In December of 1908, at the Buffalo Convention, two player piano roll formats were adopted as standard, both of the same size, with punchings for either 65 or 88 notes, but interchangeable among any automated player piano built according to the convention.
Player pianos continued to grow in popularity. The idea of having popular live music played in the home on demand was finally a reality -- and a magical one at that. Word rolls -- rolls of popular music where the words to the song were printed along the side of the page -- encouraged group singalongs. Soon, everyone was jitterbugging and foxtrotting to the music of their own player pianos. Listening to all the fun helped to encourage children to want to learn how to play the pianos themselves. By 1916, 60% of all pianos sold were players, and their popularity continued to grow.
Above: A Gulbransen player installed in a Lester silent piano, June of 1916. ~ Library of Congress, Prints & Photographs Division.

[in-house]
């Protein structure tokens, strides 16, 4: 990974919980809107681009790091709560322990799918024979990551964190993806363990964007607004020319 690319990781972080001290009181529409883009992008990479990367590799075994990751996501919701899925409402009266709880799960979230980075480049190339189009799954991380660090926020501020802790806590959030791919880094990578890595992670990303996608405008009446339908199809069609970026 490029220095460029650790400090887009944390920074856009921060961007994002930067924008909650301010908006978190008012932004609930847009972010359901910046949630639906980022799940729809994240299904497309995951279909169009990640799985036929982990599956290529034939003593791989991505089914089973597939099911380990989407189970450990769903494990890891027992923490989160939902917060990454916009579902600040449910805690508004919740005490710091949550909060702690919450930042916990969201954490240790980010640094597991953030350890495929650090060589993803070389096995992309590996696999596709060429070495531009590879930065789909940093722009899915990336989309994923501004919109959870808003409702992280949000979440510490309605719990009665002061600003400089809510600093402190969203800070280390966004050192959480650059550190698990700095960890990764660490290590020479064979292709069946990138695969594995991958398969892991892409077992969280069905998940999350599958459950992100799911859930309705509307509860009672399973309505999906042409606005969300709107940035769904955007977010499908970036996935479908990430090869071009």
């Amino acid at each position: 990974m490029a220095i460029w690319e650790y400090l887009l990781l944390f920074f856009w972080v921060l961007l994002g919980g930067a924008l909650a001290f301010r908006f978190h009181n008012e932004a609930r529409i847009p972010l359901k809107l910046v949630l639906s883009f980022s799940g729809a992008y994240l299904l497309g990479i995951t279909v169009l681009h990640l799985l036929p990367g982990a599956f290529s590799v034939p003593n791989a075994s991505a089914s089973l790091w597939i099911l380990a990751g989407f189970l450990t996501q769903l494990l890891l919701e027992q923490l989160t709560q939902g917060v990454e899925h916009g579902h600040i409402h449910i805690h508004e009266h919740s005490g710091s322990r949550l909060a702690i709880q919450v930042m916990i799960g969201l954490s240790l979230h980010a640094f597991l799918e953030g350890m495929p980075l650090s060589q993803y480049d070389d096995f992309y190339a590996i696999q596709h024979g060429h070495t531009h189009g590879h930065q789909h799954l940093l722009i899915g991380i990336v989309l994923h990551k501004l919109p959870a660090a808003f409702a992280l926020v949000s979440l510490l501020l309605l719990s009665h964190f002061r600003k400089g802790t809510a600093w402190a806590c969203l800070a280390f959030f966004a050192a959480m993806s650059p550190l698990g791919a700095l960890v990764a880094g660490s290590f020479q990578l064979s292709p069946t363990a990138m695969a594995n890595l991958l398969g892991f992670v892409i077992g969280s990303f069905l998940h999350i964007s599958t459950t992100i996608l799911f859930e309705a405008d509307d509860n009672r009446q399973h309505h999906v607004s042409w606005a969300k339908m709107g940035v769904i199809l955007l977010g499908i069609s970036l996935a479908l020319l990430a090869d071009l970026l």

Through the 1920's more technological advances continued to make the player piano more mechanically reliable and the catalog of available rolls continued to grow. However, competition was also shaping up in the form of the gramophone and the Victrola. Player piano production slowly declined as the decade progressed, but the pianos were still in demand. Then came the Great Depression, beginning with the Wall Street Crash of 1929. Most of the player piano companies either consolidated or they went out of business. The great era of the player piano had ended.
Fortunately, player pianos that had been produced before the Great Depression remained, and continued to operate. However, as they aged, their functionality began to wane as their parts wore out. Most player pianos from that era simply will not operate nowadays, but fortunately we are able to restore them to their original splendor for your listening enjoyment, so that you can relive the golden era of the great "self-playing piano."